Danger zone for deferrals?

More may push districts over edge

For three consecutive years, the Legislature has added billions of dollars in IOUs to K-12 schools and community colleges. They did so on the assumption – which school districts share, for the most part – that payments deferred are better than payments denied: straight budget cuts.

But how much is too much? What is the tipping point for deferrals, when school districts can no longer carry the state’s burden, when they can no longer borrow externally, and budget deferrals become straight budget cuts – when, at the extreme, districts that can no longer meet payroll will turn to the state to bail them out?

That’s a question that legislators must consider this week, as they weigh the consequences of an all-cuts budget, for failure to compromise to extend temporary state taxes after July 1. Their instinct will be to turn to deferrals.

The Democrats did that, by $3 billion, in their budget on June 15, which Gov. Jerry Brown vetoed and Controller John Chiang declared unbalanced and unfit.

That prospect has some people in the know worried.

“We fear that at some point, the market will balk at loaning ever-increasing amounts to the districts while the state continues to struggle with a structural budget deficit,” said Jim Thomas, deputy superintendent for business services at the San Joaquin County Office of Education.

“Some districts will get to a point where they will no longer have credit worthiness to borrow. When it happens – and I am not sure when it will be – we will have cash insolvency,” said Joel Montero, CEO of FCMAT, the state Fiscal Crisis and Management Assistance Team, the agency that oversees districts that need to be bailed out.

What makes predictions difficult is that each district’s situation is different, depending on to its size, its credit worthiness and the interest rate it’s charged, its ability to borrow internally and the proportion of money it gets from the state under Proposition 98 – more on that key factor in a moment.

Property-poor districts bear burden

But nearly all districts have been hurt by the state’s failure to pay its bills on time.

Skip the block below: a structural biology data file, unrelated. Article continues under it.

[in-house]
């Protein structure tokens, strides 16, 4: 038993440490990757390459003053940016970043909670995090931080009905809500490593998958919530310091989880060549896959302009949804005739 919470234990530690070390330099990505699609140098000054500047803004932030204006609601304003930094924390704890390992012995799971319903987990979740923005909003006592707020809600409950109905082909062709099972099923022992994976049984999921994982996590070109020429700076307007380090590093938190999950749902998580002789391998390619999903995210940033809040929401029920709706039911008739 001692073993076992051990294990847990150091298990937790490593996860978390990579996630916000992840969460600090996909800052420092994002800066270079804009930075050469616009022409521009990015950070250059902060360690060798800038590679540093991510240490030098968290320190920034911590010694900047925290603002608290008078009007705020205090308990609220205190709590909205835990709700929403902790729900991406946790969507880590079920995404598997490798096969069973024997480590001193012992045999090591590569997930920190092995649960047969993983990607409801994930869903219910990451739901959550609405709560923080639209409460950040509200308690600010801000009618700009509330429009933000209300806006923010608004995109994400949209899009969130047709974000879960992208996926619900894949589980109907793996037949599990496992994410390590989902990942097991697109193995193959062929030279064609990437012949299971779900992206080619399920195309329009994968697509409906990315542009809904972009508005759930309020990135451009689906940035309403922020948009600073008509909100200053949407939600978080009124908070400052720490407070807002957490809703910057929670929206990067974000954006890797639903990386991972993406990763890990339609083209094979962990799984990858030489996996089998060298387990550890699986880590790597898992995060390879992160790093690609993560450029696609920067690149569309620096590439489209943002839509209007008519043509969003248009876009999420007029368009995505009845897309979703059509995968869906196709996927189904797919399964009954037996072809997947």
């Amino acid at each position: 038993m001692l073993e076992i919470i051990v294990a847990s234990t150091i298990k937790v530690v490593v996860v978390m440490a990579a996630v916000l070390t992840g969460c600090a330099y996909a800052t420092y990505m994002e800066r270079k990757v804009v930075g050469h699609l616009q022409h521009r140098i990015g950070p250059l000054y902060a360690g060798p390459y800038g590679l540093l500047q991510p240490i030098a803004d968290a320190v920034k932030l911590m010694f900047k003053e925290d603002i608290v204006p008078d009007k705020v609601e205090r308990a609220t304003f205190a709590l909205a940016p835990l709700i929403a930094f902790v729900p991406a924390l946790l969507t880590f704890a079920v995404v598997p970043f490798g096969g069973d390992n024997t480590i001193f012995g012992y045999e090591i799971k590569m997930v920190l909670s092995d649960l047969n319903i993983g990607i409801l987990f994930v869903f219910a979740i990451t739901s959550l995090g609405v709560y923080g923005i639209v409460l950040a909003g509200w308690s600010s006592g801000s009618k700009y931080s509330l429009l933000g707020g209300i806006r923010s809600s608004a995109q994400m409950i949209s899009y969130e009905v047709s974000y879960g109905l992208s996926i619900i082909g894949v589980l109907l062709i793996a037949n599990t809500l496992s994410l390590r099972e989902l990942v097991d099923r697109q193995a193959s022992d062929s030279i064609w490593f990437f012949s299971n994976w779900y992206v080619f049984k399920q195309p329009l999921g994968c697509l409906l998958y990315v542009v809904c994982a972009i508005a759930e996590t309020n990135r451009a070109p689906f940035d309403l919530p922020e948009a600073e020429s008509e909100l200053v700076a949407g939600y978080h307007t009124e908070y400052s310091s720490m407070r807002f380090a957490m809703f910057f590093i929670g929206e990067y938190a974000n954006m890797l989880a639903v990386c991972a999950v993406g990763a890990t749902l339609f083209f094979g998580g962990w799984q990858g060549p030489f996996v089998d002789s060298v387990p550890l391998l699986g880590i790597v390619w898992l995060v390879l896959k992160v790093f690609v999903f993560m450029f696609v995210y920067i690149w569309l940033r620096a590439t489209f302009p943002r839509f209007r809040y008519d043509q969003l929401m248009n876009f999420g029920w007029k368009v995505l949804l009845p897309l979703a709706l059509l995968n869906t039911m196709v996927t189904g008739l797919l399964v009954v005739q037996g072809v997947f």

K-12 deferrals have grown from $1 billion in 2007-08 to $7.5 billion this year. Click to enlarge. (Legislative Analyst's Office, Feb. 2011)

K-12 deferrals have grown from $1 billion in 2007-08 to $7.5 billion this year. Click to enlarge. (Legislative Analyst's Office, Feb. 2011)

In 2007-08, the state owed $1 billion in deferrals to K-12 districts.  According to the Legislative Analyst’s Office, that grew to $7.4 billion by this year, which means that 17 percent of Prop 98 program funds are financed using funds borrowed from the next fiscal year. (School Services of California, which advises districts on finances and other matters, puts the figure at $8.3 billion, closer to 20 percent.)

But this average figure is deceptive, because districts get their Prop 98 funds through a combination of local property taxes and the state’s General Fund. Deferrals affect only the state’s portion, so those districts that depend on the state for most of their revenue get hit harder. For districts like Stockton Unified (17 percent of revenues from property tax, 83 percent from the state),  close to a third or more of their money has been deferred.

Update: (I should have mentioned that charter schools are the most adversely affected since they cannot get short-term notes at low interest rates of 1 to 4 percent, called TRANs (Tax and Revenue Anticipation Note) – that districts can obtain and so are paying 15 to 20 percent interest on borrowed money, according to Jed Wallace, president and CEO of the California Charter Schools Association. Under the Gates Foundation compact between Los Angeles Unified and high-performing charter schools, the district agreed to include charter schools under the district TRANs, but that hasn’t happened yet.)